An Enjoyable exchange with my oldest daughter
Me: Oh, you’re right. I stand corrected.
Lauren: Dad, that’s two times today you’ve stood corrected.
Me: No, it’s three times.
Lauren: No, it was only two!
Me: See? That makes three. I told you so.
Look before you leap
Growing older has certain advantages. One accumulates some practical wisdom, and with any luck, this more than offsets the loss of creativity and virility that aging brings, at least for awhile. For example, suppose you’re walking in a public place, you need to fart, but you’re not sure if anyone is behind you. One approach is to fart, then look behind you to see if anyone heard. It’s much better to look first, and then pass gas if the coast is clear.
In non-cooperative game theory, a “dominated strategy” is a plan of action, say plan A, that is worse than some other plan, say plan B, in the following sense: plan B leads to an outcome that is at least as good as the outcome from plan A in every possible situation, and in at least one situation, plan B leads to a strictly better outcome. On game-theoretic grounds, a dominated strategy should never be used. In the above description, it would be foolish to use plan A, when one could use plan B instead.
So, in the parlance of game theory, the “fart first, check later” approach is dominated by the “check first, fart later” one. Specifically, if there’s no one behind you, then it doesn’t matter which approach you take. But in case there is someone behind you, the “fart first, check later” approach is inferior. Not only is there the possibility that someone might be able to locate the origin of the fart by sound, but by turning around, you’ve essentially admitted guilt. Actually, this observation occurred to me just tonight as I was leaving the grocery store. I won’t say how it worked out.
Dwindling in America
I’ve noticed something as I’ve bought clothes (particularly, shirts) over the years. When I was in college, I used to buy large shirts. At some point in my thirties, these started to become too baggy. By my late thirties or early forties (I’m a slow learner), I finally started buying medium shirts. Now in my late forties, medium shirts are too big, and I’ve started buying small shirts. You might think that I’ve lost weight, but that would be wrong: I’m the same weight I was in college. This is the sort of mundane observation about life that absolutely demands close scientific scrutiny. I’ve pondered this and come up with several possible explanations, all of which are probably true to an extent. First, back in the 80’s, looser fitting clothes were in fashion, whereas now I prefer tighter fitting clothes. Second, although I’m the same weight, there has admittedly been some reallocation over the years, as I’ve gone from a 28″ waist to 31″. (In fact, I was recently confronted with photographic validation of this theory.) But, honestly, I can see these two explanation contributing to a decrease of at most one shirt size. The other explanation is the McDonalds effect: shirts are bigger, because Americans are inflating like balloons. A table available from the NIH indicates that in the early eighties, about 35% of American adults were just overweight (not obese), and about 15% were obese. By 2000, the percentage of just overweight American adults was the same, but the percentage of obese had increased to 35%, for a total of 70% of American adults who can only see their feet by looking in a mirror.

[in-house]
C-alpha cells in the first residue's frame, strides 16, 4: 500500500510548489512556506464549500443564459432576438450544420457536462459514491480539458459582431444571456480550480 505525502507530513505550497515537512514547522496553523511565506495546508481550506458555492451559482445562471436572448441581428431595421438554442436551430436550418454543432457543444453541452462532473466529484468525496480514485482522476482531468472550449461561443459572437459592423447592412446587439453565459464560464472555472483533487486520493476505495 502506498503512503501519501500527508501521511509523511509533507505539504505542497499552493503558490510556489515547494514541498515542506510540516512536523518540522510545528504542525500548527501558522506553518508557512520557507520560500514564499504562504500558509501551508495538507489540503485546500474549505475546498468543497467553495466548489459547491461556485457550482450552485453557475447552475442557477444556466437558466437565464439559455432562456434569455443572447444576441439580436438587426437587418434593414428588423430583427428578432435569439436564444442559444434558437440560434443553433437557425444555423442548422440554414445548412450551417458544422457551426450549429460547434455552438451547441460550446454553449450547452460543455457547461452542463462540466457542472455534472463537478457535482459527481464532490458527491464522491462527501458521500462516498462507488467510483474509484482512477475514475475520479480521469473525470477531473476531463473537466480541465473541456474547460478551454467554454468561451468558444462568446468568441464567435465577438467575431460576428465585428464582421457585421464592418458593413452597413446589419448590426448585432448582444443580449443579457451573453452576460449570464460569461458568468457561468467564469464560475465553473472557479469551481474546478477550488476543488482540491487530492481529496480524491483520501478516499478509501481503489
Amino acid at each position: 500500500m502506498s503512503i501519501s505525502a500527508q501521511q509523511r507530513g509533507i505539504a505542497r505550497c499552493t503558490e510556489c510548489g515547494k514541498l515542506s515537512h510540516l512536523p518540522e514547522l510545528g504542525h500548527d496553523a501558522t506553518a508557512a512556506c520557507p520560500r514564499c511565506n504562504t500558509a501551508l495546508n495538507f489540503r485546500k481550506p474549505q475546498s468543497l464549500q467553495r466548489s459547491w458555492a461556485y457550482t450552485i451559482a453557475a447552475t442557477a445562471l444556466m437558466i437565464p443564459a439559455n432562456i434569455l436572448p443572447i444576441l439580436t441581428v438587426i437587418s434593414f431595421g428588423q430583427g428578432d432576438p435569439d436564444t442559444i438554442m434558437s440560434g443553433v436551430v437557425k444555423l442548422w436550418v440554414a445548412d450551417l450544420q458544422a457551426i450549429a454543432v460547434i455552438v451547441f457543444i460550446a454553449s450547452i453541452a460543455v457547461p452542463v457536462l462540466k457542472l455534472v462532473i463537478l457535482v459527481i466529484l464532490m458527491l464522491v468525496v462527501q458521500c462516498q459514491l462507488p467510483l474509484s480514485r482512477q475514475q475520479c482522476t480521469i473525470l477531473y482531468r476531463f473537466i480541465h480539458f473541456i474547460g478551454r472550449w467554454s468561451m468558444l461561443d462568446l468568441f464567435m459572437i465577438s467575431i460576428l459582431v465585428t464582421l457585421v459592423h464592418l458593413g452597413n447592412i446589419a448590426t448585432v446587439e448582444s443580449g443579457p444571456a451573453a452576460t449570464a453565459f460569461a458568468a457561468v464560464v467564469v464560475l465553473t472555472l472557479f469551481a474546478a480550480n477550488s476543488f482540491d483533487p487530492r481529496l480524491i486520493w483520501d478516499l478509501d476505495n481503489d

By the way–and I would like the US men’s clothing industry to please take note of this–go ahead and try to find a decent men’s small shirt! For some reason, large and extra large shirts are plentiful, but try to find the shirt you like in a small size and you’re screwed. This is another puzzle that deserves explanation. Why would clothing stores systematically overstock one size, while understocking another? I suspect collusion between McDonald’s and The Gap, but I need to think about this more.
When I’m checking out at the grocery story, the check out person almost always asks, “Did you find everything alright?” I mumble, “Sure,” and I wonder whether anyone ever says, “No, I actually couldn’t find organic mini-waffles that have been in the same place for years but have disappeared from your shelves for no apparent reason.” I mean, if you were going to ask for help finding something, you probably wouldn’t wait until you were buying your groceries to ask about it. Yeah, they’re probably told to ask that question to convince the customers that the store really cares about us, but I’d prefer it if they just gave me a red balloon. I guess it’s better than getting a hug from the check out person. I do have to admit that those missing mini-waffles really bug me.
Throwing down the glove
I’ve noticed a trend in the food service sector (especially faster food) that workers are commonly wearing thin plastic gloves, presumably to increase the cleanliness of the food preparation area. But I’ve never seen one of these people change gloves. Of course, this means that they might as well be bare-handed, so what’s the point? Obviously, the food service industry just wants to create the impression that the preparation process is hygienic. Perception is everything, you know.